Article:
• Louis Baca

October 2019 Market Update


In September the Federal Reserve cut the Fed Funds Rates a second time, in just two months, by a quarter of a percentage point due to growing concerns over a slowing economy and threat of a pending recession.

President Donald Trump reacted to the cut by tweeting: “Jay Powell and the Federal Reserve Fail Again. No 'guts,’ no sense, no vision!” On Monday, Trump had pressed on Twitter for a bigger cut, saying: “Jay Powell & the Fed don’t have a clue” and “Big Interest Rate Drop, Stimulus!”

Reaction from the President is unprecedented, as Presidents of the past have largely refrained from criticizing or influencing actions by the Federal Reserve. President Trump has been encouraging the Fed to cut interest rates to 0%, or even negative; as seen in some foreign countries. For the first time in history, tweets are moving interest rates.

In a series of tweets, Trump said that “The Federal Reserve should get our interest rates down to ZERO, or less, and we should then start to refinance our debt,” adding that “the USA should always be paying the lowest rate.”

Trump continued to criticize his handpicked Fed chair, Jerome Powell, saying “it is only the naïveté of Jay Powell and the Federal Reserve that doesn’t allow us to do what other countries are already doing.”

He concluded by calling Powell, whom he nominated to head the central bank in 2017, and his Fed colleagues “Boneheads.” –

The Fed appears to be cautious and doesn’t want to exhaust all its ammunition for economic stimulus at once, if the country slides into a recession. The single greatest stimulus was already executed with Tax Reform, which mostly benefited corporations, and has already fallen flat with regards to stimulating the U.S. economy. The Fed rate currently sits at near historic lows of 1.75% to 2.0%.

If the U.S. economy does in fact take a sharp downward trajectory, the Fed may have limited resources to inject stimulus into the markets.


With the re-election of President Trump, it appears that the QM Patch will expire in January of 2021.

The Ability to Repay Rule, created by Dodd-Frank regulation, stated that to be considered a Qualified Mortgage, one in which could be purchased by government sponsored enterprises (GSEs) Fannie Mae and Freddie Mac, borrowers would have to have a debt to income ratio no greater than 43% (based on gross income).

The expiration of the QM Patch will have a profound impact on the housing market. Nearly 50% of mortgage transactions have a debt to income ratio in excess of 43%. Consequentially, those mortgages would be originated at a considerably higher cost as well as higher down payments due to the lack of the “implied” government guarantee afforded by mortgages purchased by Fannie, Freddie and the U.S. government. This would prevent many borrowers from qualifying due to the increase cost to purchase a home, especially when homes are already pressing the limits of affordability.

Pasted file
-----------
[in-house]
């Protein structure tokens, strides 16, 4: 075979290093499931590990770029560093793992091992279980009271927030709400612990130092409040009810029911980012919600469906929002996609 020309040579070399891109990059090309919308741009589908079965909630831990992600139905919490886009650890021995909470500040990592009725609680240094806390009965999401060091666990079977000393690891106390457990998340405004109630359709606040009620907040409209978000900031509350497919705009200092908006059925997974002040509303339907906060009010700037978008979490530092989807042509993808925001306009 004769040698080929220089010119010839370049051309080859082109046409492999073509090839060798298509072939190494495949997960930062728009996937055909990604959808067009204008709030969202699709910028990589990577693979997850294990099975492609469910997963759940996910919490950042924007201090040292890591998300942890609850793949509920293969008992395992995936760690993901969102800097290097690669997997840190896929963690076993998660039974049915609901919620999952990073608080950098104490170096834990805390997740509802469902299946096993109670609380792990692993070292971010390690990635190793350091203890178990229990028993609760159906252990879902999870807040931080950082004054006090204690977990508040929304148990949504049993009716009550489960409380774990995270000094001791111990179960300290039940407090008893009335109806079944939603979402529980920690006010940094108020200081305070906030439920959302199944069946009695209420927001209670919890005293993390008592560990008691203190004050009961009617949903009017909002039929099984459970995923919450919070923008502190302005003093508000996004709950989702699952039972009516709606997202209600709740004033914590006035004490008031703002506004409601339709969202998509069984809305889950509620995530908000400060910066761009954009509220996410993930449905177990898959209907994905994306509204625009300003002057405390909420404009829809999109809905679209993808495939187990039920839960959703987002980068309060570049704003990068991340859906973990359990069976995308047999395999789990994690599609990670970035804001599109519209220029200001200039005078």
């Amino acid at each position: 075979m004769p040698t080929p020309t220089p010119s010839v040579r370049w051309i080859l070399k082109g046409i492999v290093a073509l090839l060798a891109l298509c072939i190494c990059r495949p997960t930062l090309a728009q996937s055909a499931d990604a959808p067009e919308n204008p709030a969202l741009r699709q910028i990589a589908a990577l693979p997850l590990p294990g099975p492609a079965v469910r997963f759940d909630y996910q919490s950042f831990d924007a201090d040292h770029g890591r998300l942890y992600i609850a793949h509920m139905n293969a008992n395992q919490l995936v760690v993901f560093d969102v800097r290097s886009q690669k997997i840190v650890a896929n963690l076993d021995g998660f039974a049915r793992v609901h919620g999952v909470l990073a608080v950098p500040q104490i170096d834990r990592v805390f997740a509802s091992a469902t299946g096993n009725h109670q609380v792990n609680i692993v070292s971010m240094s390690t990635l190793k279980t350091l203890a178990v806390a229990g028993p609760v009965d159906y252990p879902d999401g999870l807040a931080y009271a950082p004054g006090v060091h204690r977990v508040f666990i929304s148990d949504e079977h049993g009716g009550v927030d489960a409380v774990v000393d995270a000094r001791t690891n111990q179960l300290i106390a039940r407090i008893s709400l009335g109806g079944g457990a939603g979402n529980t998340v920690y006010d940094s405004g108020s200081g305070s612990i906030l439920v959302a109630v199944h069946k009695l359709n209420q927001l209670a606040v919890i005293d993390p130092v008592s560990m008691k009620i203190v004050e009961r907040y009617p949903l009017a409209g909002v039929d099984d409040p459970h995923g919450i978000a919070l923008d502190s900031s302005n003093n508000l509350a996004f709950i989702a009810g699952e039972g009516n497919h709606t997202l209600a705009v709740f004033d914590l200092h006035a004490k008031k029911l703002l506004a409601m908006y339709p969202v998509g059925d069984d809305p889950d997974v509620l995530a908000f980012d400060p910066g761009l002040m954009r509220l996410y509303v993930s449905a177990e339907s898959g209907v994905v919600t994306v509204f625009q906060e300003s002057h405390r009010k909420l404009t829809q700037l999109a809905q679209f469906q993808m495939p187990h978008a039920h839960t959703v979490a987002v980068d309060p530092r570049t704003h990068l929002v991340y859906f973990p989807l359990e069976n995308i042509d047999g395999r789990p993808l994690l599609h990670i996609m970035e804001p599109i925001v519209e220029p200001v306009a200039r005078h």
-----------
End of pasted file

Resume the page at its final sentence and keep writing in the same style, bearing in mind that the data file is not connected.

“Expiration of the Patch without a defined plan to continue to serve these borrowers will have dramatic negative consequences for the housing market, resulting in more expensive or unavailable credit," the MBA explained in a letter to the CFPB.

The expiration of the QM Patch will greatly limit the exposure the U.S. government, and ultimately the U.S. taxpayer if the economy took as steep turn downward, and mortgage defaults rose. Currently Fannie and Freddie can approve loans up to a 50% debt to income ratio with an automated underwriting approval; which is based on gross income, an is arguably high risk.

A recent study published by the Urban Institute pointed out that the QM patch “disproportionally serves minority and low-income borrowers, who would not qualify for a loan without its less restrictive standards.” The counter argument is, should the government expand guidelines to meet the needs of low-income borrowers that are stretched to the limits of their finances in order to purchase a home, despite the risk it places on the homeowner and U.S. government. Is housing a right, or earned; and who is responsible for the risk?

All indications are that with a Trump re-election, the QM Patch will expire. Currently the White House, FHFA (Federal Housing Finance Agency), HUD and the CFPB are proponents of the expiration of the QM Patch. A big step in the current administrations goal to unwind the GSEs.


Time is ticking for the two government agencies, Fannie Mae and Freddie Mac, who are responsible for half of the U.S. mortgages today. The Trump administration released its plan to lift the government control over Fannie Mae and Freddie Mac, which have been under conservatorship for the last 11 years. If executed, Fannie and Freddie would be turned back into private, publicly traded companies, and would compete for business with Wall Street.

“President Trump’s housing plan will make mortgages more expensive and harder to get. I’m urging the president: Make it easier for working people to buy or rent their homes, not harder,” said Sen. Sherrod Brown (D-Ohio), the ranking Democrat on the Senate Banking Committee.